Levothyroxine may prevent the metabolism, and thus increase blood levels, of cannabidiol (CBD). Levothyroxine can inhibit cytochrome p450 enzyme CYP3A4, which metabolizes CBD in the body. A small study found that children taking CBD who were also taking levothyroxine had higher blood levels of CBD compared to those taking the same dose of CBD but without levothyroxine. Other experts have cautioned that, theoretically, co-administration of CBD and levothyroxine may increase blood levels and, consequently, the effects of levothyroxine, leading to symptoms of hyperthyroidism, although this interaction has not been reported in humans.
Supplements that affect thyroid hormone test
Foods that affect thyroid hormone absorption
Soybean flour, cottonseed meal, walnuts, and dietary fiber may bind and decrease the absorption of levothyroxine from the gastrointestinal tract.
Grapefruit juice may delay the absorption and reduce its bioavailability (Synthroid Prescribing Information 2017).
There is also some evidence that coffee may bind to and reduce the absorption of levothyroxine. Consequently, it may be best to wait one hour after taking this medication before drinking coffee (Benvenga, Thyroid 2008; American Thyroid Association). It is not known which compound/s in coffee are responsible for this effect. Therefore, it is possible (but not proven) that decaffeinated coffee may also reduce absorption (Wegrzyn, J Acad Nutr Diet 2016). [Note: A small, company-funded study suggests that absorption of a liquid oral formulation of levothyroxine (Thyquidity, VistaPharm, Inc. ) was not affected when taken 5 minutes after consuming 8 ounces of coffee (without cream or sugar), but this study does not appear to have been published in a peer-reviewed journal to-date, and prescribing information for the product currently states it should be taken on an empty stomach, although coffee is not listed under potential food interactions). In addition, these findings cannot be applied to the more common, tablet formulations of levothyroxine, such as Synthroid.]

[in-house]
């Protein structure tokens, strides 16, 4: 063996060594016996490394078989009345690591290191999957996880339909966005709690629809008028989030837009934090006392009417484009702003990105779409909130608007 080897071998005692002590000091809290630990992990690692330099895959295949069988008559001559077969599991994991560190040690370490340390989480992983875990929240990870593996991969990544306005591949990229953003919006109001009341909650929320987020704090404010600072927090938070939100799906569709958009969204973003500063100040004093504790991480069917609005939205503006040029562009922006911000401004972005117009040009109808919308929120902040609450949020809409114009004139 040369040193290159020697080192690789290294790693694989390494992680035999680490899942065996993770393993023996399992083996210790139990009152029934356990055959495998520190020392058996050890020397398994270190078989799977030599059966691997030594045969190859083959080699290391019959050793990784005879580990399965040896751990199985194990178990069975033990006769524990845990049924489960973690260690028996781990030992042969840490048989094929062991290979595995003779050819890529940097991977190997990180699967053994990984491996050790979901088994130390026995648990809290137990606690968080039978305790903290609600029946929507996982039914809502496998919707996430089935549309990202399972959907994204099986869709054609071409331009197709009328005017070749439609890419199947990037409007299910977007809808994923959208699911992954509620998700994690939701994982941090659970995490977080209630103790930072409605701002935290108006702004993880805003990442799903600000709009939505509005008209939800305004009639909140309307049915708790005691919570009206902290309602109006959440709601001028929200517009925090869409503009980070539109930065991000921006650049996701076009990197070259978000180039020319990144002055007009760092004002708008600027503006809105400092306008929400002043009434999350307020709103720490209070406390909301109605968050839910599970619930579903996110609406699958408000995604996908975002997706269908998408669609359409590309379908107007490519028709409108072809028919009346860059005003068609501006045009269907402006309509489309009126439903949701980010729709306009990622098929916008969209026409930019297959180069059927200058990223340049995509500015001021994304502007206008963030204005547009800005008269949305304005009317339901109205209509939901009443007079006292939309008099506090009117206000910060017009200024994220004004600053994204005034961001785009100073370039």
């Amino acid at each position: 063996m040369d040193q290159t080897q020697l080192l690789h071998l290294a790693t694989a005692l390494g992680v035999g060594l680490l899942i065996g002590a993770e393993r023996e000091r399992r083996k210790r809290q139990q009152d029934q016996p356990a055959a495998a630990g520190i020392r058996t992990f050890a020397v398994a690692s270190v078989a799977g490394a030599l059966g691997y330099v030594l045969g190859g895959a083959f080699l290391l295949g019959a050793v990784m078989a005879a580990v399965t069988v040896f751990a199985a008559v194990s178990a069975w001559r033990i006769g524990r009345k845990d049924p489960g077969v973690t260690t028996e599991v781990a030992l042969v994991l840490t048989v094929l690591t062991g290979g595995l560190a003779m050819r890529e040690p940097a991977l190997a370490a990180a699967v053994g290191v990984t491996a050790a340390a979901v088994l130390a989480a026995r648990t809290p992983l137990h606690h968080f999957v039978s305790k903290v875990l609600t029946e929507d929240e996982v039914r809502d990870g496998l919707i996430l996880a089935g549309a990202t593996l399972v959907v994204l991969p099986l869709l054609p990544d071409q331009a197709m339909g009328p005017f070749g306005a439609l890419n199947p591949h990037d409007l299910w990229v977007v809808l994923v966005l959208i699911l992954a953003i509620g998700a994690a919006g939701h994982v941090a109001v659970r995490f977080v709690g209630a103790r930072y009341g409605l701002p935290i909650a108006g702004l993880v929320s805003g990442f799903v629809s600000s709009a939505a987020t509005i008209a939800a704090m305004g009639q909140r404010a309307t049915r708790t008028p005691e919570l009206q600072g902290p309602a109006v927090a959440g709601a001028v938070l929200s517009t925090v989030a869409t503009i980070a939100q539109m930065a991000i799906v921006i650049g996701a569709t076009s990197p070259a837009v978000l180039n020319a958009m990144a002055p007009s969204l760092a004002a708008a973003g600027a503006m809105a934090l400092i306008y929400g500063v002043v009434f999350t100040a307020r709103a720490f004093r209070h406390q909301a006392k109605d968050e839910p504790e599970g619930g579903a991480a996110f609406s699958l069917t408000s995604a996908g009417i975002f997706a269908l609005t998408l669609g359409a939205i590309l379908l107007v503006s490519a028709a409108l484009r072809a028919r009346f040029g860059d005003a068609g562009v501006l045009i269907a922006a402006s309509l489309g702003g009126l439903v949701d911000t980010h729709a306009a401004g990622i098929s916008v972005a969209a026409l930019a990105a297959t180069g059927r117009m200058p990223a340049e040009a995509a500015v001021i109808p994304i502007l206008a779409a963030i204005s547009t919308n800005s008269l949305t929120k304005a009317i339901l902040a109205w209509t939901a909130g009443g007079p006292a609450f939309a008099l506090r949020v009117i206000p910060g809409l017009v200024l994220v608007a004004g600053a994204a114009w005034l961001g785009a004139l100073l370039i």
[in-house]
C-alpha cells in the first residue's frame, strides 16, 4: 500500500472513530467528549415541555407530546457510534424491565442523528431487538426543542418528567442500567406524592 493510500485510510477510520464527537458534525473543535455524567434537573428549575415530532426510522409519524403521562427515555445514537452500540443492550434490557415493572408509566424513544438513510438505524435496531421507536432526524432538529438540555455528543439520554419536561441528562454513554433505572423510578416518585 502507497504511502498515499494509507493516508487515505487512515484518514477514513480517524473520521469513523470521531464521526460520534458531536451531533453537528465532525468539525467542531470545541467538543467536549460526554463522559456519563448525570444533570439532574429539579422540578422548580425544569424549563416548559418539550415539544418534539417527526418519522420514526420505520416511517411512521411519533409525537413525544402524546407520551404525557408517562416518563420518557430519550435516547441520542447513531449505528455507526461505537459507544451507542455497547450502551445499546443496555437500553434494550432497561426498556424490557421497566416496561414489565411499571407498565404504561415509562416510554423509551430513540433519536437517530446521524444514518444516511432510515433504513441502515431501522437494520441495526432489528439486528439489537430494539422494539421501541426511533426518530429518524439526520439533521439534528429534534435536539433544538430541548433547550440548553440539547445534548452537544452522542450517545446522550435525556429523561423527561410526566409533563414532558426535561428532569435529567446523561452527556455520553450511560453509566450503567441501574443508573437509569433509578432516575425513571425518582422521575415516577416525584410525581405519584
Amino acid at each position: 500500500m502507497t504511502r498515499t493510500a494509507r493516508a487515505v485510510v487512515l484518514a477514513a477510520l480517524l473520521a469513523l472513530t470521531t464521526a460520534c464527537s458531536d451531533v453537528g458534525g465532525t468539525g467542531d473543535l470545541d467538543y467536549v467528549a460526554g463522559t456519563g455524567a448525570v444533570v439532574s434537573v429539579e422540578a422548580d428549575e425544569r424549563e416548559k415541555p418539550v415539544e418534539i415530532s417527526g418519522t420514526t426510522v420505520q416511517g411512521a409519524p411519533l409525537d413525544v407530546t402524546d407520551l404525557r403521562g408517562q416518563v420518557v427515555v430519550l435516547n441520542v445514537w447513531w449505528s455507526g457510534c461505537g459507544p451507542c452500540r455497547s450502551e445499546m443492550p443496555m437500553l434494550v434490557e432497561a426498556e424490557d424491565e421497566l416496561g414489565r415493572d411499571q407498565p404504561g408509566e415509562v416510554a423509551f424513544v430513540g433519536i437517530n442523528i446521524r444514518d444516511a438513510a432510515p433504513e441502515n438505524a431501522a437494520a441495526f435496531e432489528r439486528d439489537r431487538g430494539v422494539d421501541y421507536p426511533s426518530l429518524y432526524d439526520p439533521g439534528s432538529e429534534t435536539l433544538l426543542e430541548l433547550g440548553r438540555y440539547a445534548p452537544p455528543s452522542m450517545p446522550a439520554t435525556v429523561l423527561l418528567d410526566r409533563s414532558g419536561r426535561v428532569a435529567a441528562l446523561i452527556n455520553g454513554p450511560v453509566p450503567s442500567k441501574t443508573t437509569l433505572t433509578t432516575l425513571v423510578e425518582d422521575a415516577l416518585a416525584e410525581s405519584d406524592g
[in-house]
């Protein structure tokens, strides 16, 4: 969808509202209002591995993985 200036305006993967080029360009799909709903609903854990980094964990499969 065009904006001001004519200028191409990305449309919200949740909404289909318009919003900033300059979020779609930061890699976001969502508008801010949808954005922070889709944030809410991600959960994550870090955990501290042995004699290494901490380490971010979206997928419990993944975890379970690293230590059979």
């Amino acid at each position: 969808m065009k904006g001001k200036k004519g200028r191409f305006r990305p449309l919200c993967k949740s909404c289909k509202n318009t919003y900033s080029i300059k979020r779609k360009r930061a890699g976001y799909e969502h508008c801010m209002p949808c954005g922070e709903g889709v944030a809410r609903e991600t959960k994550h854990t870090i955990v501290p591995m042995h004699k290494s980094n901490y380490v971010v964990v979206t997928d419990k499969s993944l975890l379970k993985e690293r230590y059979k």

Taking levothyroxine along with cow's milk, which contains calcium, can decrease the absorption of levothyroxine by about 8% (Chon, Thyroid 2018).
Green tea may also interfere with thyroid hormones, so it may be best to consume green tea, as well as green tea supplements, at least one hour apart from thyroid medication.
There is some evidence that coffee, milk and tea may have less effect on the absorption of liquid formulations of levothyroxine, or possibly softgels, than tablet forms (Liu, Ther Clin Risk Manag 2023; Cappelli, Case Rep Endocrnol 2020), although more research is needed to confirm.
Foods that affect the thyroid function
Cruciferous vegetables such as broccoli, brussels sprouts and cabbage contain compounds that can interfere with thyroid function. However, these compounds are typically found in only very small amounts in these vegetables, and they appear to be deactivated upon cooking (McMillan, Hum Toxicol 1986; Felker, Nutr Rev 2016). See our Answer about supplements and thyroid function for details.
Many reviews have investigated a possible association between fluoride exposure and thyroid dysfunction (including risk of hypothyroidism). However, best available evidence suggests that fluoride intake from drinking water does not have an adverse effect on the thyroid gland or its function. There is no evidence that fluoride intake from other sources such as toothpaste (which is less than the amount from drinking water) affects thyroid function.